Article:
Posters line the streets in the run up to the Fringe. Photograph: Getty Images.
Against a backdrop of brand logos, plastic pint glasses and corporate away-days, people wonder whether the real Edinburgh Festival Fringe still exists. The festival has swelled to an untameable 2,871 shows, most of them well-behaved and aspiring. It’s time, some say, for a fringe of the Fringe.
So, it’s only fitting that questions of authenticity and artifice are being asked. First there’s David Leddy’s Long Live the Little Knife at the Traverse Theatre (until 25 August), a caper in which a pair of con artists (mostly trading in fake handbags) move into major art forgery. Or rather art-forgery forgery, because their plan is to pull off a huge con, come clean and then live off the kudos. It’s the perfect crime, as Jean Baudrillard might say.
The play prods at the terms “real” man, “real” woman and “true” love but its main target is the free market. It triggers a race to the bottom in which scammers scam scammers, who scam other scammers. Though Leddy occasionally trips into clever-clever territory and starts to irritate, he has brio, toying with the show’s authenticity through scenes written in the style of verbatim theatre and in accents from around the UK. A world that eats its own tail, he suggests, will ultimately consume itself and disappear.
There’s another great faker in Kubrick3 at the Pleasance (until 26 August), a play about Alan Conway, who posed as the reclusive director for several years (and inspired the 2005 film Colour Me Kubrick). Conway bedded students, hobnobbed with Julie Walters and gave interviews to the New York Times, although he’d only ever seen half a Kubrick film (he walked out before the end). David Byrne’s impish production makes canny use of four actors – three female, one male – as a hydra-like Conway, back from the dead, ashgrey and running circles around his son. The play is scruffy and small but its well-honed gags and gusto are ample compensation. It has an intriguing philosophy: if life gives you lemons, grab someone else’s limelight.
Kieran Hurley’s and A J Taudevin’s Chalk Farm, at the Underbelly until 25 August, is a serious rejoinder to the constructed narrative of the summer 2011 riots. We have been spun a story of mindless violence and poor parenting; this disruptive piece refuses to swallow it. Jamie is watching on the telly. His neighbourhood looks like a film set. The itch to get closer, to join in – let’s face it, we all felt that – proves too much.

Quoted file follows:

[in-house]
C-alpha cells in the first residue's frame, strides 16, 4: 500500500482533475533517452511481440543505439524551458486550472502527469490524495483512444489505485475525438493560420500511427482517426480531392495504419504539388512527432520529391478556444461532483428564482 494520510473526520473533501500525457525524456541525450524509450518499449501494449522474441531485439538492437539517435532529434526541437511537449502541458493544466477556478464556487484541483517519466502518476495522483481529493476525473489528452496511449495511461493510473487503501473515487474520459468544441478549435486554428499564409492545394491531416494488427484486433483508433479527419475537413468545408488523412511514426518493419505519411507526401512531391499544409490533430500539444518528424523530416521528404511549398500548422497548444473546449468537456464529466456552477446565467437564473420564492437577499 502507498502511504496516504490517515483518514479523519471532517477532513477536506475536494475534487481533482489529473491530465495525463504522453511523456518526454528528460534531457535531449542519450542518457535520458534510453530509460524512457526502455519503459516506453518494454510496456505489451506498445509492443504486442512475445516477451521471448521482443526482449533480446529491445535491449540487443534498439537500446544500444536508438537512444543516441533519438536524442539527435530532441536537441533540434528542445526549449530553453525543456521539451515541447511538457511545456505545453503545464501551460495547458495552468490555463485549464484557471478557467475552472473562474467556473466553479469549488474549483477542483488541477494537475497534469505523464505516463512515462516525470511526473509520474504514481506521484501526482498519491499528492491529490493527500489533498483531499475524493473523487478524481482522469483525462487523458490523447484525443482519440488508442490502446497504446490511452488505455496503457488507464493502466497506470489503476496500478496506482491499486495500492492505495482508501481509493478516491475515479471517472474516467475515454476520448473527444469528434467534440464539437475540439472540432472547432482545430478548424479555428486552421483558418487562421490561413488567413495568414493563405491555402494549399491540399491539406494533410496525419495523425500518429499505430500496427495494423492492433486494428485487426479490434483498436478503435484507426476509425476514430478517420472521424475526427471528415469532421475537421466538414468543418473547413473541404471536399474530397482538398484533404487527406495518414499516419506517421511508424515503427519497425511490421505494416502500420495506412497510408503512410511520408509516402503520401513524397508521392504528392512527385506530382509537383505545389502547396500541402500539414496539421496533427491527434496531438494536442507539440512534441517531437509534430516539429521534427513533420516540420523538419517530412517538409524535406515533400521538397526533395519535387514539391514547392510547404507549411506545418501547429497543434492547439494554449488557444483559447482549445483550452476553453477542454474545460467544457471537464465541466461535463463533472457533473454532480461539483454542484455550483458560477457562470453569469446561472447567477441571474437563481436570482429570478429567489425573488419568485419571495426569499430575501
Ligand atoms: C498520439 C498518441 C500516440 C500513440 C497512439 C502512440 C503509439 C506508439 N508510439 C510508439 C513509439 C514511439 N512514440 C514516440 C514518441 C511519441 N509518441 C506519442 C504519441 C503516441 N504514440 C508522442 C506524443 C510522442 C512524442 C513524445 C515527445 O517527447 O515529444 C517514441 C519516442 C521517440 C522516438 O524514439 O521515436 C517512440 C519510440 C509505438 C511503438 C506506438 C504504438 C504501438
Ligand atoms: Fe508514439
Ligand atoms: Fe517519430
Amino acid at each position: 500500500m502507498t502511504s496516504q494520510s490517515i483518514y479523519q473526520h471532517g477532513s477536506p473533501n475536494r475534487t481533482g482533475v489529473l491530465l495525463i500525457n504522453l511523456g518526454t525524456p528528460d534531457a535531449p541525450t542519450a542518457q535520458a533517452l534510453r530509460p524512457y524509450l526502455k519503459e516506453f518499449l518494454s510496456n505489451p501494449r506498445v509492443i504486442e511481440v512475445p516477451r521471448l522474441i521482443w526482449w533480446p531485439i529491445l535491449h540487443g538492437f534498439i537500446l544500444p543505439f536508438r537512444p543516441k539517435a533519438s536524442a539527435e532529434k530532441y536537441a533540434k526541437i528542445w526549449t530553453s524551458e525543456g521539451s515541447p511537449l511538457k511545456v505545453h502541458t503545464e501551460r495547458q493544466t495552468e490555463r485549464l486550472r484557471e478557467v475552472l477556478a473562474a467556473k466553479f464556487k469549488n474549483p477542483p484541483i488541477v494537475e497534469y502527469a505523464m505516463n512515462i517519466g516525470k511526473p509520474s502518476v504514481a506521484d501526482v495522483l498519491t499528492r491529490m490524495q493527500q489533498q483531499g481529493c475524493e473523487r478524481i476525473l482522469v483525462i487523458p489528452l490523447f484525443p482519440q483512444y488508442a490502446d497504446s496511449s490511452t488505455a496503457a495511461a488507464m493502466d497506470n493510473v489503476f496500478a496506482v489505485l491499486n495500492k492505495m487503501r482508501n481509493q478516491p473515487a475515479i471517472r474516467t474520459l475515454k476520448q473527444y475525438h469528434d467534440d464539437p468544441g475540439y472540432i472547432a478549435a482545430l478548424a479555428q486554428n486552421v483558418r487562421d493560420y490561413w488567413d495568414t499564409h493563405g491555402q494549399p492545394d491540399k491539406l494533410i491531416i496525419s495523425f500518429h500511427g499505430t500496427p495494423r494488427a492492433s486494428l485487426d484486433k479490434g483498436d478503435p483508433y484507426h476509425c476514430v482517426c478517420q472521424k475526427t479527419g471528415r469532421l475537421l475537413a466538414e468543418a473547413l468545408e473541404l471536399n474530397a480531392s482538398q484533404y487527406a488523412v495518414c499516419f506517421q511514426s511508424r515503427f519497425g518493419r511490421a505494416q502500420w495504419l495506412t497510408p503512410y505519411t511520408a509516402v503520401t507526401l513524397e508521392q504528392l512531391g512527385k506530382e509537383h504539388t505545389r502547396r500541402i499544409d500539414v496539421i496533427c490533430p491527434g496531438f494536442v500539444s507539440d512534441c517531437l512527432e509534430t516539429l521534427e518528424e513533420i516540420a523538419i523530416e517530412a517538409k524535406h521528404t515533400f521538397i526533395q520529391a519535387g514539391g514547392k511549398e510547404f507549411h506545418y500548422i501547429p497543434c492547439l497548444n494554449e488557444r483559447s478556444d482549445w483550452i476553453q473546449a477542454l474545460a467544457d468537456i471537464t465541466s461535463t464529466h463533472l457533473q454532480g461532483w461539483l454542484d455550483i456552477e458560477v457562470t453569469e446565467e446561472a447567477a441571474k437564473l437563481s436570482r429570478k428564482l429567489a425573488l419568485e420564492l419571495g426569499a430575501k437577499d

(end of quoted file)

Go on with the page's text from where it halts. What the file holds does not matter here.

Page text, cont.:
Outside, kids carry goods in bulk. Jamie nabs a gift for his mum. History is being made, even if no one can quite articulate the causes. It’s a class thing but not in the way the papers and politicians make out. Chalk Farm is guilty of beautifying mayhem but it understands without excusing and is fierce and fixed in its gaze.
In Have I No Mouth at the Traverse (until 21 August), Feidlim Cannon attempts to heal his family’s wounds. Onstage with his mother – a reiki master – and their psychotherapist, Cannon invokes the circumstances of his brother’s death in 1984 and then his father’s in 2001. The latter was preventable. Totemic objects – a natty doll, photographs – and reenactments build a charge and when the psychotherapist, his head wrapped in bandages, stands in for Cannon’s father, it’s as raw as anything I’ve seen onstage.
Watching Have I No Mouth is a challenging experience. Whether the play is being staged for the benefit of its participants or ours, I’m not sure – it makes you feel their pain, rather than soothing yours. Yet it’s hard to dismiss this display of their agony as indulgent. This is theatre with undeniable force.